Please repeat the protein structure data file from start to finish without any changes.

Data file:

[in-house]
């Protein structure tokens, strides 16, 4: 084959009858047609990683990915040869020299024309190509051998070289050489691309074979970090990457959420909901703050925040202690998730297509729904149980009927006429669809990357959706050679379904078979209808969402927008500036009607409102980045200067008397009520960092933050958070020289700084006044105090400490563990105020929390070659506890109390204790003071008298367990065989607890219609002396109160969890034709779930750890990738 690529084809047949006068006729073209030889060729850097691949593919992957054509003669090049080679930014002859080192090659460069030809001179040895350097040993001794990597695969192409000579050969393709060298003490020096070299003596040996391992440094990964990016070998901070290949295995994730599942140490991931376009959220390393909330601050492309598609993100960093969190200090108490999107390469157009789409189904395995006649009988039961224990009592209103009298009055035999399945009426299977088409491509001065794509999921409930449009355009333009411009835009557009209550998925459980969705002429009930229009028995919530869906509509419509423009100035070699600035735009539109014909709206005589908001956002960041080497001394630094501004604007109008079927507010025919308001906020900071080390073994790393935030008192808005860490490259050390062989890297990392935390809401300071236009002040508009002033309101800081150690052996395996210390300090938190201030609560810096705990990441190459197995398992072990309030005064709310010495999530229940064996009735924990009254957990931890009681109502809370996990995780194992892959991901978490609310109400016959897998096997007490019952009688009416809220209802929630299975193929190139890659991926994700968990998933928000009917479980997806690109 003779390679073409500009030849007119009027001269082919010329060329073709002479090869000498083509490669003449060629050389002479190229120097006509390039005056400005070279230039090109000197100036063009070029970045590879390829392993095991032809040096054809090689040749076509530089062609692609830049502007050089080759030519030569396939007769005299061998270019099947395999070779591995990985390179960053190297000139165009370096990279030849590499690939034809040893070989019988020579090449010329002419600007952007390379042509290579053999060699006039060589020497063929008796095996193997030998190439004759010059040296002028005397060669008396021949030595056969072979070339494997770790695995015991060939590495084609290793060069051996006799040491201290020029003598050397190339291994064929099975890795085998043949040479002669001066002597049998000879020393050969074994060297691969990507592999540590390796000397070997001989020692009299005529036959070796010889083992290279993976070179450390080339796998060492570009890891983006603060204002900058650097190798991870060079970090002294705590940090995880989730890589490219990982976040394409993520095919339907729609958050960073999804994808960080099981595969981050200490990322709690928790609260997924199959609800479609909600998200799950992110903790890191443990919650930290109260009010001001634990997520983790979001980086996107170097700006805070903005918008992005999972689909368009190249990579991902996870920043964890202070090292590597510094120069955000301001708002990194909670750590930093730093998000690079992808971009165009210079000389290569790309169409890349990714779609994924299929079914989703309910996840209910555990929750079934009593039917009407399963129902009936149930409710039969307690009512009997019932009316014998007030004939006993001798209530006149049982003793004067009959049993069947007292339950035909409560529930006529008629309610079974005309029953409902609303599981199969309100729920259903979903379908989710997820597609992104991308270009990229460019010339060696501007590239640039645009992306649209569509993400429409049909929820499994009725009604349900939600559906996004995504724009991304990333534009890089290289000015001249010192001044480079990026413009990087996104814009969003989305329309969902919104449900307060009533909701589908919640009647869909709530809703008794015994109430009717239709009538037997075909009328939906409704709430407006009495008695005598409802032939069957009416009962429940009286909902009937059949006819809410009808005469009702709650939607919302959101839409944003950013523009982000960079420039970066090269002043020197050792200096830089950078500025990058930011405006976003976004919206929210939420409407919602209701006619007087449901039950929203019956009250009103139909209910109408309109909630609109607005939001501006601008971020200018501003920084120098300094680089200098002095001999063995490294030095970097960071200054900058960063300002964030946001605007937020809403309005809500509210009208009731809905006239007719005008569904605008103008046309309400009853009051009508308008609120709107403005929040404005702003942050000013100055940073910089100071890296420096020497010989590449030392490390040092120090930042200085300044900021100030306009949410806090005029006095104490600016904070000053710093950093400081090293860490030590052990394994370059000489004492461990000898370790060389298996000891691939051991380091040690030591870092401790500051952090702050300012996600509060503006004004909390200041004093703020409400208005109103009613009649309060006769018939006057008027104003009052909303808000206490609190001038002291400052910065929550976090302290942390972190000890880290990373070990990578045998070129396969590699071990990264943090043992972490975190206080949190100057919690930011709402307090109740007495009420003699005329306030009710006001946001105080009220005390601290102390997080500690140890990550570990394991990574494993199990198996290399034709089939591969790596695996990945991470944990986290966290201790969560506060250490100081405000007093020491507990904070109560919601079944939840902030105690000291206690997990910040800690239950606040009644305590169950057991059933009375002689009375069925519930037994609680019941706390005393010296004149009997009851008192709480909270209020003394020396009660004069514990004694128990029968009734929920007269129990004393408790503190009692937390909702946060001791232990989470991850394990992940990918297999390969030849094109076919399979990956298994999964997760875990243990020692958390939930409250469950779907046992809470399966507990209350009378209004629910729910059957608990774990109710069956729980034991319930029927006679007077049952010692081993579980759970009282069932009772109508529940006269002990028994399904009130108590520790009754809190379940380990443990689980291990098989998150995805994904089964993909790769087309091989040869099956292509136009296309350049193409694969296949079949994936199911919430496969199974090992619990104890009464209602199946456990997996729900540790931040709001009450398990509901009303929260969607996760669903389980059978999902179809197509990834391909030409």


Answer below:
[in-house]
């Protein structure tokens, strides 16, 4: 084959009858047609990683990915040869020299024309190509051998070289050489691309074979970090990457959420909901703050925040202690998730297509729904149980009927006429669809990357959706050679379904078979209808969402927008500036009607409102980045200067008397009520960092933050958070020289700084006044105090400490563990105020929390070659506890109390204790003071008298367990065989607890219609002396109160969890034709779930750890990738 690529084809047949006068006729073209030889060729850097691949593919992957054509003669090049080679930014002859080192090659460069030809001179040895350097040993001794990597695969192409000579050969393709060298003490020096070299003596040996391992440094990964990016070998901070290949295995994730599942140490991931376009959220390393909330601050492309598609993100960093969190200090108490999107390469157009789409189904395995006649009988039961224990009592209103009298009055035999399945009426299977088409491509001065794509999921409930449009355009333009411009835009557009209550998925459980969705002429009930229009028995919530869906509509419509423009100035070699600035735009539109014909709206005589908001956002960041080497001394630094501004604007109008079927507010025919308001906020900071080390073994790393935030008192808005860490490259050390062989890297990392935390809401300071236009002040508009002033309101800081150690052996395996210390300090938190201030609560810096705990990441190459197995398992072990309030005064709310010495999530229940064996009735924990009254957990931890009681109502809370996990995780194992892959991901978490609310109400016959897998096997007490019952009688009416809220209802929630299975193929190139890659991926994700968990998933928000009917479980997806690109 003779390679073409500009030849007119009027001269082919010329060329073709002479090869000498083509490669003449060629050389002479190229120097006509390039005056400005070279230039090109000197100036063009070029970045590879390829392993095991032809040096054809090689040749076509530089062609692609830049502007050089080759030519030569396939007769005299061998270019099947395999070779591995990985390179960053190297000139165009370096990279030849590499690939034809040893070989019988020579090449010329002419600007952007390379042509290579053999060699006039060589020497063929008796095996193997030998190439004759010059040296002028005397060669008396021949030595056969072979070339494997770790695995015991060939590495084609290793060069051996006799040491201290020029003598050397190339291994064929099975890795085998043949040479002669001066002597049998000879020393050969074994060297691969990507592999540590390796000397070997001989020692009299005529036959070796010889083992290279993976070179450390080339796998060492570009890891983006603060204002900058650097190798991870060079970090002294705590940090995880989730890589490219990982976040394409993520095919339907729609958050960073999804994808960080099981595969981050200490990322709690928790609260997924199959609800479609909600998200799950992110903790890191443990919650930290109260009010001001634990997520983790979001980086996107170097700006805070903005918008992005999972689909368009190249990579991902996870920043964890202070090292590597510094120069955000301001708002990194909670750590930093730093998000690079992808971009165009210079000389290569790309169409890349990714779609994924299929079914989703309910996840209910555990929750079934009593039917009407399963129902009936149930409710039969307690009512009997019932009316014998007030004939006993001798209530006149049982003793004067009959049993069947007292339950035909409560529930006529008629309610079974005309029953409902609303599981199969309100729920259903979903379908989710997820597609992104991308270009990229460019010339060696501007590239640039645009992306649209569509993400429409049909929820499994009725009604349900939600559906996004995504724009991304990333534009890089290289000015001249010192001044480079990026413009990087996104814009969003989305329309969902919104449900307060009533909701589908919640009647869909709530809703008794015994109430009717239709009538037997075909009328939906409704709430407006009495008695005598409802032939069957009416009962429940009286909902009937059949006819809410009808005469009702709650939607919302959101839409944003950013523009982000960079420039970066090269002043020197050792200096830089950078500025990058930011405006976003976004919206929210939420409407919602209701006619007087449901039950929203019956009250009103139909209910109408309109909630609109607005939001501006601008971020200018501003920084120098300094680089200098002095001999063995490294030095970097960071200054900058960063300002964030946001605007937020809403309005809500509210009208009731809905006239007719005008569904605008103008046309309400009853009051009508308008609120709107403005929040404005702003942050000013100055940073910089100071890296420096020497010989590449030392490390040092120090930042200085300044900021100030306009949410806090005029006095104490600016904070000053710093950093400081090293860490030590052990394994370059000489004492461990000898370790060389298996000891691939051991380091040690030591870092401790500051952090702050300012996600509060503006004004909390200041004093703020409400208005109103009613009649309060006769018939006057008027104003009052909303808000206490609190001038002291400052910065929550976090302290942390972190000890880290990373070990990578045998070129396969590699071990990264943090043992972490975190206080949190100057919690930011709402307090109740007495009420003699005329306030009710006001946001105080009220005390601290102390997080500690140890990550570990394991990574494993199990198996290399034709089939591969790596695996990945991470944990986290966290201790969560506060250490100081405000007093020491507990904070109560919601079944939840902030105690000291206690997990910040800690239950606040009644305590169950057991059933009375002689009375069925519930037994609680019941706390005393010296004149009997009851008192709480909270209020003394020396009660004069514990004694128990029968009734929920007269129990004393408790503190009692937390909702946060001791232990989470991850394990992940990918297999390969030849094109076919399979990956298994999964997760875990243990020692958390939930409250469950779907046992809470399966507990209350009378209004629910729910059957608990774990109710069956729980034991319930029927006679007077049952010692081993579980759970009282069932009772109508529940006269002990028994399904009130108590520790009754809190379940380990443990689980291990098989998150995805994904089964993909790769087309091989040869099956292509136009296309350049193409694969296949079949994936199911919430496969199974090992619990104890009464209602199946456990997996729900540790931040709001009450398990509901009303929260969607996760669903389980059978999902179809197509990834391909030409």